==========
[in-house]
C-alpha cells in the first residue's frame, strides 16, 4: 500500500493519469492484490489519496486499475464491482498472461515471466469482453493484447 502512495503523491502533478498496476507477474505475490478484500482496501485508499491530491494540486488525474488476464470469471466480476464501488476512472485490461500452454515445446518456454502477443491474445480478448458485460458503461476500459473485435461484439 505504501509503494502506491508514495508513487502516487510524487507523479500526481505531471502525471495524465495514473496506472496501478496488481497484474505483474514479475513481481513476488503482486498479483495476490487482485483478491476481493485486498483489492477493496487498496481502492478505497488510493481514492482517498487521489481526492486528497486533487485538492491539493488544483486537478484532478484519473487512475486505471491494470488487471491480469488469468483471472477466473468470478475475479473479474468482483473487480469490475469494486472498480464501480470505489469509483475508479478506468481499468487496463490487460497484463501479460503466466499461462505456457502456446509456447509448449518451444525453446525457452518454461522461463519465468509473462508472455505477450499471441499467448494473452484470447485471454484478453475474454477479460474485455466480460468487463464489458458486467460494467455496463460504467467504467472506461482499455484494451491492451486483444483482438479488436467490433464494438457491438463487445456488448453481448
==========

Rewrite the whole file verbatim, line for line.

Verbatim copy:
[in-house]
C-alpha cells in the first residue's frame, strides 16, 4: 500500500493519469492484490489519496486499475464491482498472461515471466469482453493484447 502512495503523491502533478498496476507477474505475490478484500482496501485508499491530491494540486488525474488476464470469471466480476464501488476512472485490461500452454515445446518456454502477443491474445480478448458485460458503461476500459473485435461484439 505504501509503494502506491508514495508513487502516487510524487507523479500526481505531471502525471495524465495514473496506472496501478496488481497484474505483474514479475513481481513476488503482486498479483495476490487482485483478491476481493485486498483489492477493496487498496481502492478505497488510493481514492482517498487521489481526492486528497486533487485538492491539493488544483486537478484532478484519473487512475486505471491494470488487471491480469488469468483471472477466473468470478475475479473479474468482483473487480469490475469494486472498480464501480470505489469509483475508479478506468481499468487496463490487460497484463501479460503466466499461462505456457502456446509456447509448449518451444525453446525457452518454461522461463519465468509473462508472455505477450499471441499467448494473452484470447485471454484478453475474454477479460474485455466480460468487463464489458458486467460494467455496463460504467467504467472506461482499455484494451491492451486483444483482438479488436467490433464494438457491438463487445456488448453481448